KHAN WITH THE WIND
Written by Mary "Stormy" Pletsch
Tale Spin is the property of Buena Vista/Disney, borrowed for non-profit purposes. All new characters are the property of the fan fiction series Tale Spin: High Flight and the author of this story, and may not be used without permission.
Shere Khan's dark gaze settled on the ship steaming out of Cape Suzette Harbour. From his vantage point in the tallest office in Cape Suzette, he was accustomed to watching over his city like a god. Until a few years ago, he had been able to believe that nothing happened in his city without his permission; but today, the boat named LUNGRI'S VENGEANCE sliced across the waves in his bay, mocking him to stand in its way. Moments like these reminded Shere Khan that he was not a god, but a mortal. It was a lesson he preferred to ignore.
He cursed the fact that he hadn't moved his corporation into Lyonnesse years ago. ~In the mid 1920's, Khan Industries could have nipped Westmoreland Shipping Inc. in the bud.~ He found himself instinctively regretting his decision, completely disregarding the sound business logic behind it. At that time, Lyonnesse had had many long-established shipping companies and a tradition of deep consumer loyalty. It had been a market notoriously difficult for a newcomer to break into. ~Evidently dear Lungri managed it somehow...~ Shere Khan had chosen to concentrate on the development of aircraft instead, setting up air routes between various Pacific nations. He had ignored the busy steamship trade from Cape Suzette to Lyonnesse, which was already claimed by Lyon companies. Overall, it was a strategy that had served him well.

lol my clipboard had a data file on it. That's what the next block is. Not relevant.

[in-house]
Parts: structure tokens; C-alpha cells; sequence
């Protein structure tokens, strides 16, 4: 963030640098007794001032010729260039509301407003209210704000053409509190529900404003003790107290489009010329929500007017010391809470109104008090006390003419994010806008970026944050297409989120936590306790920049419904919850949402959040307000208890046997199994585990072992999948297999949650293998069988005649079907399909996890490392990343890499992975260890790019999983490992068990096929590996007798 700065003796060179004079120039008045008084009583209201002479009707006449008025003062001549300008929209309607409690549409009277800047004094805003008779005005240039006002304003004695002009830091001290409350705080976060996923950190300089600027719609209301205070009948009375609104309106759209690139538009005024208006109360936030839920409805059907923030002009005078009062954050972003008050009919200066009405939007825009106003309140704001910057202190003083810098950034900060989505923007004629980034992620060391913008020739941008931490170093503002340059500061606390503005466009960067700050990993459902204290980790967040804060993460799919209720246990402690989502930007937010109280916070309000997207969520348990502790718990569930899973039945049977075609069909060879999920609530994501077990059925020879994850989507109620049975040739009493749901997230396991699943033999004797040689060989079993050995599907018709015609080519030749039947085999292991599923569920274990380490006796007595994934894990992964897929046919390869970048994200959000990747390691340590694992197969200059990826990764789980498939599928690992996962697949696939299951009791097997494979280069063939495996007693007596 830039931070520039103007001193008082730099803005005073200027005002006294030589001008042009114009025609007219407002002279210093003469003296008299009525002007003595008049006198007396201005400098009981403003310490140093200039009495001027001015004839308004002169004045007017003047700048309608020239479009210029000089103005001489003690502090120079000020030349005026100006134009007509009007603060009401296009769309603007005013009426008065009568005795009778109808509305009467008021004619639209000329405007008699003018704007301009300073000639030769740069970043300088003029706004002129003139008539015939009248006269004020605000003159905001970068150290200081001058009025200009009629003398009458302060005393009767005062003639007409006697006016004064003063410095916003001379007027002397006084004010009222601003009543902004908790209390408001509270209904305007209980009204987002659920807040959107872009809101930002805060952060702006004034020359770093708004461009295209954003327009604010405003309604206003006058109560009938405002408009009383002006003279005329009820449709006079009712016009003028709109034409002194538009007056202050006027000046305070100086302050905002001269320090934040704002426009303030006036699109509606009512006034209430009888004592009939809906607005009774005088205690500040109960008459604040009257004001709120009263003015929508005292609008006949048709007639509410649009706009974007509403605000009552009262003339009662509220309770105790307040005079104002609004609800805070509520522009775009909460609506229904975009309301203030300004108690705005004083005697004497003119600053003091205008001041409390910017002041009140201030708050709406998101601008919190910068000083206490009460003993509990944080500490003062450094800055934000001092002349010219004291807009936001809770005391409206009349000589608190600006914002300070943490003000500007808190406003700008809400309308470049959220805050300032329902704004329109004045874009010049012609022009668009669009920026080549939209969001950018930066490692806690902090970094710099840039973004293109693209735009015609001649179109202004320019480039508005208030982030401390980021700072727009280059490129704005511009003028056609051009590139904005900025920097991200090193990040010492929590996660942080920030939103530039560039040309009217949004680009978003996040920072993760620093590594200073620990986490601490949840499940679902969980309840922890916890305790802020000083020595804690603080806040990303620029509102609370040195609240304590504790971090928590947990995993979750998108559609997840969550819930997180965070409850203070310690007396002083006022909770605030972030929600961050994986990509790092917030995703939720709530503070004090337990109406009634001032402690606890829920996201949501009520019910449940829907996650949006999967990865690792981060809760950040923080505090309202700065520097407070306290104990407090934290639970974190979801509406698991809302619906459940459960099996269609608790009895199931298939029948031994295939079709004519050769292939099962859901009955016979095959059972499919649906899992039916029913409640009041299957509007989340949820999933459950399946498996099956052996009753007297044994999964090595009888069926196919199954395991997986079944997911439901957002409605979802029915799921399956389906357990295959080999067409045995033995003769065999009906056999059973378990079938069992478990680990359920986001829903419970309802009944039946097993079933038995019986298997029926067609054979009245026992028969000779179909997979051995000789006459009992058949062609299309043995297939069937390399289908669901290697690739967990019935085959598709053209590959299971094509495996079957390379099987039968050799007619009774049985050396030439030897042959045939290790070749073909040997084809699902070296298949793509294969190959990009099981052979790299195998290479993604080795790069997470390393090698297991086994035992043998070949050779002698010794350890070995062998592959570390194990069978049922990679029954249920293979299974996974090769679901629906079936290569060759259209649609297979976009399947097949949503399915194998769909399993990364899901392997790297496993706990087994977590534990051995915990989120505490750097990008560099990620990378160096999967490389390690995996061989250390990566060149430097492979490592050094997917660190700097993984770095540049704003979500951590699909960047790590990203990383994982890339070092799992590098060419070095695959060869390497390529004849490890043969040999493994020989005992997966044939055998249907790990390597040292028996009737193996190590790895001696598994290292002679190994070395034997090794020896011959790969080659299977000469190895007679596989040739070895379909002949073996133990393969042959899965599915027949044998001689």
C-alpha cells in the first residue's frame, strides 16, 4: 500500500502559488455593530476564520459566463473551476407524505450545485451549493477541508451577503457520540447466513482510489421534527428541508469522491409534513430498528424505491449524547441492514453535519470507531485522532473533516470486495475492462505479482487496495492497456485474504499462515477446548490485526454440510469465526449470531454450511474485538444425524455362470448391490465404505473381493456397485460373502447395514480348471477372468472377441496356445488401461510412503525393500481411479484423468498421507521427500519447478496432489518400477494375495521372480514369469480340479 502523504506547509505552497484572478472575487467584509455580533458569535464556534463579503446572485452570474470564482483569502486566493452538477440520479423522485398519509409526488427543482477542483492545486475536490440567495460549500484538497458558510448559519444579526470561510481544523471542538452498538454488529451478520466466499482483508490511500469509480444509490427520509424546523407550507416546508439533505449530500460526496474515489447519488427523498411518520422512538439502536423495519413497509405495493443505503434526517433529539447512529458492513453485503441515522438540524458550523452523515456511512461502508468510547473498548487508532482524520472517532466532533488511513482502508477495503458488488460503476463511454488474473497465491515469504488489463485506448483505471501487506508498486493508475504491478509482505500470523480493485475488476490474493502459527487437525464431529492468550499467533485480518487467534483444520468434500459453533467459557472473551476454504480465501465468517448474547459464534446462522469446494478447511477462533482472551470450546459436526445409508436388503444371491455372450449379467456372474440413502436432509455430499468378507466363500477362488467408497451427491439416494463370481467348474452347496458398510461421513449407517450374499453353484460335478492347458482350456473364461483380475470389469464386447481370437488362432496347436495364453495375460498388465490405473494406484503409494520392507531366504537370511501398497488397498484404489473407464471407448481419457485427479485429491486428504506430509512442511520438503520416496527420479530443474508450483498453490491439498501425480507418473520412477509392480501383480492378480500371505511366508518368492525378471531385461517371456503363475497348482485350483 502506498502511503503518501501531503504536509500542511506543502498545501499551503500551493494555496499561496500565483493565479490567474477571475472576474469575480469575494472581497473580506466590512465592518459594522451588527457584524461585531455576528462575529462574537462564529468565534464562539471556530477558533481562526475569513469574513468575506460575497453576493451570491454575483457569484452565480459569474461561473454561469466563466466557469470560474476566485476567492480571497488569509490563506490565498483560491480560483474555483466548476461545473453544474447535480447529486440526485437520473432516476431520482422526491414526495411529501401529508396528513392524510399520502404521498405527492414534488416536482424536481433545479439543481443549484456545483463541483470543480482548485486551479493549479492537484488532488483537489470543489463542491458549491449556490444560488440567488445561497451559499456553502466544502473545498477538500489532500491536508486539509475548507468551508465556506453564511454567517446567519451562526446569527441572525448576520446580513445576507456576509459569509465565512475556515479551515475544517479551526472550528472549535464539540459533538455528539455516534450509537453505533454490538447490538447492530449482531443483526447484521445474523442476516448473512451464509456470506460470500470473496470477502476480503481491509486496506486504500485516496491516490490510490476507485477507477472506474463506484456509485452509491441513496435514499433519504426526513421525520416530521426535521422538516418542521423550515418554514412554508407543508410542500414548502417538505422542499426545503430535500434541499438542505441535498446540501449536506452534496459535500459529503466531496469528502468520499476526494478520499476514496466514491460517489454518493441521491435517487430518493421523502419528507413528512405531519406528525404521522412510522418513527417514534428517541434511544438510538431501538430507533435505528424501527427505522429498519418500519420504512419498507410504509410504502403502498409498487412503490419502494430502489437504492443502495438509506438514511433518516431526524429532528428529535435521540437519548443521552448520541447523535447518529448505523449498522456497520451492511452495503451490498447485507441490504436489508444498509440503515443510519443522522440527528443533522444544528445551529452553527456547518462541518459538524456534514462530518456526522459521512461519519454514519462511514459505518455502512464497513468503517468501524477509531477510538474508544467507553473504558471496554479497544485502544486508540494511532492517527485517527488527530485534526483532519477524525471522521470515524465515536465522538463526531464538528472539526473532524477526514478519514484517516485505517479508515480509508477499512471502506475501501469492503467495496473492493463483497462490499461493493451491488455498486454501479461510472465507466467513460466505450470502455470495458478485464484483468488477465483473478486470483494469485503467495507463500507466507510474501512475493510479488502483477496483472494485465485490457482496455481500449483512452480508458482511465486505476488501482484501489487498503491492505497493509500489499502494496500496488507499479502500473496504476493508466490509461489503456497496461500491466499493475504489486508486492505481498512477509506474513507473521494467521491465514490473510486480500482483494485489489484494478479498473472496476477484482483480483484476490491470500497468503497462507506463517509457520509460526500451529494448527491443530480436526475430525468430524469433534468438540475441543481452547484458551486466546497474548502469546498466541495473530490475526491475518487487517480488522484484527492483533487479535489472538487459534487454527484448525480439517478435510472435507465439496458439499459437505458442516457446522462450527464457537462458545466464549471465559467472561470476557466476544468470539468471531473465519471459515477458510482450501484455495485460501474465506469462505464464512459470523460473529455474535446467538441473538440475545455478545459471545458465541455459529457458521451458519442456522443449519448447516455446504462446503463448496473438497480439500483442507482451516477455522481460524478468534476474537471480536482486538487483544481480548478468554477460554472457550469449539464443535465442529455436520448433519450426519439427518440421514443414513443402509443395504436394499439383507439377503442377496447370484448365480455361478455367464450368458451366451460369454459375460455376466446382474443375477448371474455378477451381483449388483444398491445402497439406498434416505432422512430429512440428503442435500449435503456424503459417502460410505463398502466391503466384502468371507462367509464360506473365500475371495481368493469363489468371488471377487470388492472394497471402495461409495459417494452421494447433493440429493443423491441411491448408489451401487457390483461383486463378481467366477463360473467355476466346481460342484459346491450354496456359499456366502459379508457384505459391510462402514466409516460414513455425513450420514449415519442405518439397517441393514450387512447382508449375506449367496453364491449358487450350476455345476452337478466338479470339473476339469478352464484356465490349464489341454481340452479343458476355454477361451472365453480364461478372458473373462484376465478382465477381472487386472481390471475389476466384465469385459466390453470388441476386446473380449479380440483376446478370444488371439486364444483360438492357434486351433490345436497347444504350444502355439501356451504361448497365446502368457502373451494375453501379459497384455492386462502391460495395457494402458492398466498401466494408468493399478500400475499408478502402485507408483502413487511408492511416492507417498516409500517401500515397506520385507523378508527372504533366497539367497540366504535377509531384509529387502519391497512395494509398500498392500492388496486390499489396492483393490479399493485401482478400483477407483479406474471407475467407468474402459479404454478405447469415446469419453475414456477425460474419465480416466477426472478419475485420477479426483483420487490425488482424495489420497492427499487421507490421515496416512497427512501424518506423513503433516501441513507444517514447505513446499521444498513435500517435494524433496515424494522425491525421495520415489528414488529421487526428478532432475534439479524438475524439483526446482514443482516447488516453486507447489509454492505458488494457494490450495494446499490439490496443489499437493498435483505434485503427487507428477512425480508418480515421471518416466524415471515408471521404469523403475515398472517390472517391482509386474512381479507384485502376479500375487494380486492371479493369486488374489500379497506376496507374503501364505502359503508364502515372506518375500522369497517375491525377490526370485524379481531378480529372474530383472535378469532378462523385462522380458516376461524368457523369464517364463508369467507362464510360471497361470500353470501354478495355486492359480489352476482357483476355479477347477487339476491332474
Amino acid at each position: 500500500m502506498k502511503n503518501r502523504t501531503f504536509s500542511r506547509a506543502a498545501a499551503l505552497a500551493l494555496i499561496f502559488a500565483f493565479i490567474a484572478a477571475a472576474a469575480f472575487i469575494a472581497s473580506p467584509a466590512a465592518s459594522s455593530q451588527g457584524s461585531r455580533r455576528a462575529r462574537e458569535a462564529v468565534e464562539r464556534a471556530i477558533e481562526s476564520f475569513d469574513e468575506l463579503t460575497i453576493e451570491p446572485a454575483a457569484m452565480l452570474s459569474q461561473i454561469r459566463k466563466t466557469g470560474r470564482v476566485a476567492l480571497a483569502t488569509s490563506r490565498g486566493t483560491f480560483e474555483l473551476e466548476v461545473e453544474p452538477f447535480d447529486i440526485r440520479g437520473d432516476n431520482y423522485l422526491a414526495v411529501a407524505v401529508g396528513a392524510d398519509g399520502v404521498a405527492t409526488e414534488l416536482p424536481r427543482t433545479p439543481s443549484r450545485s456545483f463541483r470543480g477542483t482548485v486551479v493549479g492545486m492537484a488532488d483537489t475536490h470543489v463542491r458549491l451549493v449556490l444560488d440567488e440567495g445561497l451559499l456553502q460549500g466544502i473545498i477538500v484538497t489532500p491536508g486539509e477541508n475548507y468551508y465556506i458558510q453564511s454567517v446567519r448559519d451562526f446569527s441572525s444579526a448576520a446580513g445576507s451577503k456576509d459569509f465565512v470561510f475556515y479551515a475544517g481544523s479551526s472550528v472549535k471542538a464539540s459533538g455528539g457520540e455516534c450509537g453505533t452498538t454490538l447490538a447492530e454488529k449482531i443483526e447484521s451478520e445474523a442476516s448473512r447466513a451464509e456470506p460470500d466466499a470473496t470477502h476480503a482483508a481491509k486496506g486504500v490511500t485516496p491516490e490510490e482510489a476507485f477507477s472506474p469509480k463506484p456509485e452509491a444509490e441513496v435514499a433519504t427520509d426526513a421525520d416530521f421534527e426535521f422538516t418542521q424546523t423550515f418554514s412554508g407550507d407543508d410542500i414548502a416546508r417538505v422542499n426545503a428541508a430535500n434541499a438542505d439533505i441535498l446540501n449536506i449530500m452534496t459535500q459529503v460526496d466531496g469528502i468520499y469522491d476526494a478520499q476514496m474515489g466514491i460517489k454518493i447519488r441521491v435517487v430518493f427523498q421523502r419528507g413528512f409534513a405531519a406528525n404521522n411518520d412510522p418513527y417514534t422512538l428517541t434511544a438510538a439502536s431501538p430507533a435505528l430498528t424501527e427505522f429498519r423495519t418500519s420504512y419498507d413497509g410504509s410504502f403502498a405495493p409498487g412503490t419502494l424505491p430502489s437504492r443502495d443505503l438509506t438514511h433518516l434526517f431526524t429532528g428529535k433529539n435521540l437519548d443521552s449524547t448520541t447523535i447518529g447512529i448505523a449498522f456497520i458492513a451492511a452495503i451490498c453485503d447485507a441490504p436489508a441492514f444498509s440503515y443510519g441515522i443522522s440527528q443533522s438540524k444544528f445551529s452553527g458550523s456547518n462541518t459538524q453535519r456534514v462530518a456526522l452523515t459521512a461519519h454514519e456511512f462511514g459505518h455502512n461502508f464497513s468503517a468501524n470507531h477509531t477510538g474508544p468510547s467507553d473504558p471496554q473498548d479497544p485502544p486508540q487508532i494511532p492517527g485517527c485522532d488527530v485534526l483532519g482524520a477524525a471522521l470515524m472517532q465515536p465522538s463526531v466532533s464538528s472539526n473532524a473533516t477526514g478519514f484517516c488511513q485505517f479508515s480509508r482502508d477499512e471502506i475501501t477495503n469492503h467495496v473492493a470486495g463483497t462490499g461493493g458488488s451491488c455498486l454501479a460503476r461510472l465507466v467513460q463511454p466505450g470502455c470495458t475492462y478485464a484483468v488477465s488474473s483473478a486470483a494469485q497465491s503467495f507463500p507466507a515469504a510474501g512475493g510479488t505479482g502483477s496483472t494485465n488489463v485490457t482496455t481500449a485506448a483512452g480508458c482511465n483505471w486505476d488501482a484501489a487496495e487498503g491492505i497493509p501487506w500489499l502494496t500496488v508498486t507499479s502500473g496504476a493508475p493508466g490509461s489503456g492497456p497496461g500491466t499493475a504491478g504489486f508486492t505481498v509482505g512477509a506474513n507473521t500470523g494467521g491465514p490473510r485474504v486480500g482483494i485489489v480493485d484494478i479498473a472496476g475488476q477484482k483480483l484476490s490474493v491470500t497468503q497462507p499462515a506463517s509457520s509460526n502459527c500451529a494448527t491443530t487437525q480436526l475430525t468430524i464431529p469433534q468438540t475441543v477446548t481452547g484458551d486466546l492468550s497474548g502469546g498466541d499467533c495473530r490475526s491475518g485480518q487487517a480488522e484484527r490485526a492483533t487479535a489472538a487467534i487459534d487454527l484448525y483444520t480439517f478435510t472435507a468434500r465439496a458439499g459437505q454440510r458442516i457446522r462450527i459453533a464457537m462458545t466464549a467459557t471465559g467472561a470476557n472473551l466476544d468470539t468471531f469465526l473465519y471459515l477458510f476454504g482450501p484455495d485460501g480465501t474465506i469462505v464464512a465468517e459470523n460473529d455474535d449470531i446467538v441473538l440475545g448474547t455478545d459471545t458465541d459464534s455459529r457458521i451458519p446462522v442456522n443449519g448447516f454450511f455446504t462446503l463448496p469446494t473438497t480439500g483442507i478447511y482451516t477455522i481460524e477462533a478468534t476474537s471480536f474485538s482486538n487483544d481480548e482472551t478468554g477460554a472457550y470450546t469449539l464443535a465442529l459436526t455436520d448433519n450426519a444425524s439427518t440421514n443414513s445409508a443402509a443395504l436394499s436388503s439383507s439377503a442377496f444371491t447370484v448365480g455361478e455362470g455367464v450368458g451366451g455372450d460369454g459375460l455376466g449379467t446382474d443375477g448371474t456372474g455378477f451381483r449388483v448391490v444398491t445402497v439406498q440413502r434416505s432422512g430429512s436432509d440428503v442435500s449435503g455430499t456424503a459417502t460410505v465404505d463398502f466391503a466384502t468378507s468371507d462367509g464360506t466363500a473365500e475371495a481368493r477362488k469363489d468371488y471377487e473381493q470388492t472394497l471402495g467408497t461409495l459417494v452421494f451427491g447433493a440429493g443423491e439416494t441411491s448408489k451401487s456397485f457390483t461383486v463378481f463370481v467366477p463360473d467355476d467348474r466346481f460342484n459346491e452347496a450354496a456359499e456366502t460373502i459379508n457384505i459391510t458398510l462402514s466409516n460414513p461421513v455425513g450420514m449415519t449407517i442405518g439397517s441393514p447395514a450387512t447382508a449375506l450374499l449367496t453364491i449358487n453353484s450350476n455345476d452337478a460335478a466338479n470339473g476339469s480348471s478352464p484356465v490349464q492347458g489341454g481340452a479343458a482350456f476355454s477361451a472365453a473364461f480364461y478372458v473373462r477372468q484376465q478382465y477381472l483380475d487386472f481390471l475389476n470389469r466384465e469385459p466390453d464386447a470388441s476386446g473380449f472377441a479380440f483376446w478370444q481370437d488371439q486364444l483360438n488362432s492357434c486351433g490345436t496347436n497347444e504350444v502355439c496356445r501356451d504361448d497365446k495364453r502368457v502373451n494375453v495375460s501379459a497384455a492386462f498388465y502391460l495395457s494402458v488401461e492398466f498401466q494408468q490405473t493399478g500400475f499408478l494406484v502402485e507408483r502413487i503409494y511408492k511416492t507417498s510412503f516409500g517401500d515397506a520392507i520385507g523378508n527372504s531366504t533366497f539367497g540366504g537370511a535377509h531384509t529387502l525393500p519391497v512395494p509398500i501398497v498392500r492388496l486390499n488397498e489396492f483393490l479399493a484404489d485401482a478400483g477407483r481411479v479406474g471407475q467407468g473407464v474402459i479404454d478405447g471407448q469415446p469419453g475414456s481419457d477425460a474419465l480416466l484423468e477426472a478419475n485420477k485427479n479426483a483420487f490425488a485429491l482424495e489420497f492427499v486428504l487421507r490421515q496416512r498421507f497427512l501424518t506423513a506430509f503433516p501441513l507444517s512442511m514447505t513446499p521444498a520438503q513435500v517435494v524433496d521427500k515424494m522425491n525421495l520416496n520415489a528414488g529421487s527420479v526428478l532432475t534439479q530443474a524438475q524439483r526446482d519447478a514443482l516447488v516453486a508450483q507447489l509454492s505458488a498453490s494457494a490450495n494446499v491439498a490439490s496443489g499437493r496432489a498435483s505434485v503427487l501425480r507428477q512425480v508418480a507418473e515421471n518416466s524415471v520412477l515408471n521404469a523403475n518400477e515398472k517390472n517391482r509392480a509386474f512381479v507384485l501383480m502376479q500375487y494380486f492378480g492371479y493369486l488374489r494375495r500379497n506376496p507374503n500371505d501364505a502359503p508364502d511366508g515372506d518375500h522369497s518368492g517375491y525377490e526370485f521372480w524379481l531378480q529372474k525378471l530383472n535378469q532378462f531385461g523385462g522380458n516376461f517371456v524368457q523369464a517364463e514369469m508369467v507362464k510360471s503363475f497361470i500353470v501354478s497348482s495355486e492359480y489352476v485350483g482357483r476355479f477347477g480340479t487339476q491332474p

The price he had paid, though, was an ignorance of Lyon corporations. His early ventures had not had much to do with Lyonnesse, seeing as it lay halfway around the world from Cape Suzette. By the time he began doing business in that nation, Westmoreland Shipping Inc. had been firmly established. He had never given that company a second thought at the time, sure that one more Lyon ship line would mean nothing in the grand scheme of multinational business. He had no idea that Westmoreland's owner--his own brother--had a personal vendetta against him. Now Lungri had followed him to Cape Suzette, bringing his shipping line along with an intention to damage Khan Industries' cargo carrying line as much as possible. Lungri had even signed a trade deal with his major competitors' stores to transport the goods they marketed, and Khan-Mart sales had been dropping ever since.
Deep in his mind, a thought nagged at him. ~You couldn't have faced going back to Lyonnesse even if it would have been good for your business...not after what happened to you there.~ Fragmentary images flickered in his head--a splintered buggy, a burlap bag, a handwritten note--until he managed to extinguish them. His mind returned to the green strongbox in his desk drawer and what lay entombed inside it.
"That is enough." Shere Khan gritted his teeth and flung the bottom drawer open.
The strongbox was rusted with age and its hinges shrieked in pain as he wrenched the lid open. Inside, lying in a pathetic heap in the corner, were two tangled necklaces. One of them, still brilliantly shiny, bore his own initials. The other, tarnished from years of neglect, had "LK" engraved on the front.
Khan unsheathed his claws and plucked the LK necklace from the box. He smiled coldly as he raised it to the light, then frowned in frustration. Its chain was entangled with his own necklace, and the SK pendant hung suspended as well. He shook the two chains, slow jerks progressing to vigourous rattling, but they stubbornly held together.